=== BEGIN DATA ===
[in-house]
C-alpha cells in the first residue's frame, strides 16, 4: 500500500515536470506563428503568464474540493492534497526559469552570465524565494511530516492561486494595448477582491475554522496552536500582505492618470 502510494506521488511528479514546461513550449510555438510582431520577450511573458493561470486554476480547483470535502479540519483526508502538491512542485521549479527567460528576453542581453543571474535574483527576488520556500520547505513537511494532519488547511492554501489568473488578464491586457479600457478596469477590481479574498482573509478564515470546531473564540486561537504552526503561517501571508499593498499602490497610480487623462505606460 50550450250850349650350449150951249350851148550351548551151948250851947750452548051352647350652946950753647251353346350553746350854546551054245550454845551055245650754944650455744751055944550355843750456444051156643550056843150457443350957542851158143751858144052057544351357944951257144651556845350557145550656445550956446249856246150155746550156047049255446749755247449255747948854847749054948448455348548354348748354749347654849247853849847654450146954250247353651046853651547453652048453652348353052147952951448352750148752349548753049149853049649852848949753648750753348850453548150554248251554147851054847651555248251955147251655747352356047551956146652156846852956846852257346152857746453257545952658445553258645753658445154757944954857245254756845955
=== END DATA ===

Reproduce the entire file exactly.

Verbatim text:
[in-house]
C-alpha cells in the first residue's frame, strides 16, 4: 500500500515536470506563428503568464474540493492534497526559469552570465524565494511530516492561486494595448477582491475554522496552536500582505492618470 502510494506521488511528479514546461513550449510555438510582431520577450511573458493561470486554476480547483470535502479540519483526508502538491512542485521549479527567460528576453542581453543571474535574483527576488520556500520547505513537511494532519488547511492554501489568473488578464491586457479600457478596469477590481479574498482573509478564515470546531473564540486561537504552526503561517501571508499593498499602490497610480487623462505606460 50550450250850349650350449150951249350851148550351548551151948250851947750452548051352647350652946950753647251353346350553746350854546551054245550454845551055245650754944650455744751055944550355843750456444051156643550056843150457443350957542851158143751858144052057544351357944951257144651556845350557145550656445550956446249856246150155746550156047049255446749755247449255747948854847749054948448455348548354348748354749347654849247853849847654450146954250247353651046853651547453652048453652348353052147952951448352750148752349548753049149853049649852848949753648750753348850453548150554248251554147851054847651555248251955147251655747352356047551956146652156846852956846852257346152857746453257545952658445553258645753658445154757944954857245254756845955